Sunday: Hili dialogue

by Grania

Good morning, and many happy returns of Ēostre. Actually, although Eostre or Ostara is claimed to be a  “Proto-Indo-European goddess of the dawn” there is some suspicion that this was invented by The Venerable Bede circa the 8th century.  There is a reference in the Old Norse Prose Edda book Gylfaginning but the deity is a male being called Austri. (Note, Gylfaginning is also where the Dwarves and Gandalf from The Hobbit originate).

Of course the festival, whatever it was was subsumed into Christianity’s Paschal cycle, via the Judaic Passover and Exodus saga from Egypt of the enslaved Israelite tribe. Or so the story goes.

Modern archaeology has told us that there was no such Exodus. Let’s face it, the famed 40 year journey through the desert by Moses is a little excessive for a journey that can be made on foot today in about a week even without the ability to part the seas for convenient if slightly damp crossing. Maybe he should have asked someone for directions.

If nothing else all these festivals have at least given the world great food and an excuse to indulge in chocolate eggs (if that’s your thing) and marshmallow chicks. On the subject of marshmallow, Professor Ceiling Cat is partial to Peeps and is always grateful to receive any kind offerings of the same.

Today is also the birthday of Charlie Chaplin (1889-1977), the actor, director and comedian who probably needs no introduction to anyone even though it is more than a century since his birth and the height of career.

Chaplin composed the music for Smile (lyrics by John Turner and Geoffrey Parsons) so it seems fitting to listen to it today sung by Nat King Cole.


Finally, we have news from Poland where Hili is persisting in her struggle against oppressive carpets.

A: Hili, what have you done?
Hili: I swept myself under the carpet.

In Polish:

Ja: Hili, coś ty zrobiła?
Hili: Zamiotłam się pod dywan.


  1. Randy schenck
    Posted April 16, 2017 at 7:48 am | Permalink

    Cats can make a home of anything.

    The little tramp Charlie…

    • Randy schenck
      Posted April 16, 2017 at 8:56 am | Permalink

      If not done already, it might be good to note the passing of Robert Taylor, not the actor, the one responsible for development of what we are attached to here everyday.

  2. Historian
    Posted April 16, 2017 at 7:58 am | Permalink

    If there actually had been an Exodus, the movement of the group, taking into consideration its supposed size, the amount of baggage and need for sleep and rest, would have taken much longer than a week. Think of the images from the movie “Ten Commandments.” Thus, if it had moved only 2 km. a day, the journey would have taken about a year. But, 40 years, no!

    All societies or religions need their mythic stories of past heroes, loosely based on a past event or made out of whole cloth. Such stories help maintain societal cohesion. So it is with the Exodus and most biblical stories. The pity is that in the modern world there are still all too many people who take the stories literally and wish to compel people who don’t believe them to accept them whether they like it or not.

    • Posted April 16, 2017 at 12:43 pm | Permalink

      There’s another facet of the absurdity that many overlook.

      A caravan that size moving that slowly leaves an indelible mark in the archaeological record. We’d still be digging up garbage, fire pits, all sorts of detritus. And yet nobody’s even pretended to have found anything.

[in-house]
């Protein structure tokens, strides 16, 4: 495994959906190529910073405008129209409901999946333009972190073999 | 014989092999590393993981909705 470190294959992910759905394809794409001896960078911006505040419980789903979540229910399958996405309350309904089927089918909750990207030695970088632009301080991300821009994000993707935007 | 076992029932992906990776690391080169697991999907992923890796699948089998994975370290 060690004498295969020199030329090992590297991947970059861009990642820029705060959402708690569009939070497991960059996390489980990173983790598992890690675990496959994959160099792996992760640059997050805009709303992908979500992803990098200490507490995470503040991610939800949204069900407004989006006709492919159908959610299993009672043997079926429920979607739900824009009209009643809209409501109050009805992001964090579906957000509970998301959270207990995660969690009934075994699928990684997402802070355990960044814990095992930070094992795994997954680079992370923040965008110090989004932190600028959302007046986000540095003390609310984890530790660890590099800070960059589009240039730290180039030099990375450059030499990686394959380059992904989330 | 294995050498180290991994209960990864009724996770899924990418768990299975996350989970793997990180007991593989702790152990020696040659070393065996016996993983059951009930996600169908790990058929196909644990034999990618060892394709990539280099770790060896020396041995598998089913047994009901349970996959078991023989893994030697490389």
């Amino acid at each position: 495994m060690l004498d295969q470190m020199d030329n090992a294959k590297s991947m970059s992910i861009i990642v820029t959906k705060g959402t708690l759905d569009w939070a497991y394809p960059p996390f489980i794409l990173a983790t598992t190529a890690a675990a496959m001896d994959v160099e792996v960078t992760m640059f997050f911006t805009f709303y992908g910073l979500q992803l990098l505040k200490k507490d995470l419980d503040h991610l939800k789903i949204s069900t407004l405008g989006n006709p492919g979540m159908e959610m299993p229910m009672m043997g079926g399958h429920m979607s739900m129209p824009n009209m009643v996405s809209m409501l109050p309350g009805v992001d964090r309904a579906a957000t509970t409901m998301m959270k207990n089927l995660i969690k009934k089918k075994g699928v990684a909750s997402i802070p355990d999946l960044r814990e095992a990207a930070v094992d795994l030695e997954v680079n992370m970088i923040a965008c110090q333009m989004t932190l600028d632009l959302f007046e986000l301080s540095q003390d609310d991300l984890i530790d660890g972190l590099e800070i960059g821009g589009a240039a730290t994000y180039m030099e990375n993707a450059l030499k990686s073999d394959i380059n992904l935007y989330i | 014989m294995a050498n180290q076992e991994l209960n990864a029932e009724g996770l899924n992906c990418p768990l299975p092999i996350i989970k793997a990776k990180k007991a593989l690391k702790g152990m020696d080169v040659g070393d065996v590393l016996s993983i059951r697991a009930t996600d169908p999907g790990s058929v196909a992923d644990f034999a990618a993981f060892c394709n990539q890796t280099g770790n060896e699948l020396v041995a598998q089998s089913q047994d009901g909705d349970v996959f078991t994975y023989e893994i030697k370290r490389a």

3. SESE
    Posted April 16, 2017 at 8:06 am | Permalink

    Probably predates Bede; good discussion here:

  4. Mark Sturtevant
    Posted April 16, 2017 at 8:31 am | Permalink

    Well, happy Ēostre everybody. To celebrate the goddess of dawn or whatever the kids shall have Ēostre baskets with candy, including the enigmatic Ēostre eggs and a chocolate bunny.

  5. Sakebomb
    Posted April 16, 2017 at 9:22 am | Permalink

    Fun fact, the kid in the pic with Chaplin ended up playing Uncle Fester on the Addams Family TV show.

  6. Blue
    Posted April 16, 2017 at 9:30 am | Permalink

    Four of my girlfriends have 16 April as their actual one and only birthing day.

    Coincidentally, theirs today in y2017, falls on this particular hollowingday, er, holiday.

    I just now got freed up to read any of today’s W E I T posts cuz I have been busy wishing all o’these four, for their specific birthday time right now, for sure, … … a Haaaappy, Happy Estrus !

    Seriously ! Why the hell not ?! Far, far lovelier — and actually reasoned — my sentiment to them is than … … Happy Easter !

    Not ?!

  7. JonLynnHarvey
    Posted April 16, 2017 at 9:37 am | Permalink

    ‘Easter’ shares a word root with estrogen just as ‘testament’ shares a word root with testosterone. Nonetheless, women are not treated well in Christendom.

    Someone yesterday reminded me that today is the birthday of the recently resigned pope Benedict, IMO one of the 4 or 5 most to hold that office, so I am overjoyed to learn it is the birthday of my childhood hero, Charlie Chaplin.
    San Francisco’s “City Lights” beat poetry publishing house and book store (prosecuted for obscenity for publishing Allan Ginsburgs “Howl”) is named for CC’s movie of the same name and Jean Paul Sartre named his political journal “Modern Times” after Chaplin’s next movie. Interestingly, the Vatican issued a postage stamp with Chaplin on it in 2014.

    • JonLynnHarvey
      Posted April 16, 2017 at 10:13 am | Permalink

      Chaplin wrote the music to “smile” while the lyrics were a bono fide attempt to capture the spirit of the film in which the melody appeared “modern times”. Chaplin wrote both the words AND music to Petula Clark’s 1967 hit “This is my song”.

  8. David Duncan
    Posted April 16, 2017 at 10:33 am | Permalink

    “Hili: I swept myself under the carpet.”

    I’ll pay that one Hili.

  9. zytigon
    Posted April 16, 2017 at 11:37 am | Permalink

    2 Chronicles 12v1-12 has the tale that Shishak king of Egypt, with 1200 chariots, 60,000 horsemen and innumerable troops of Libyans, Sukkites & Cushites (people from upper Nile region) swept up to attack Jerusalem and carried off the treasures from the Temple and royal palace.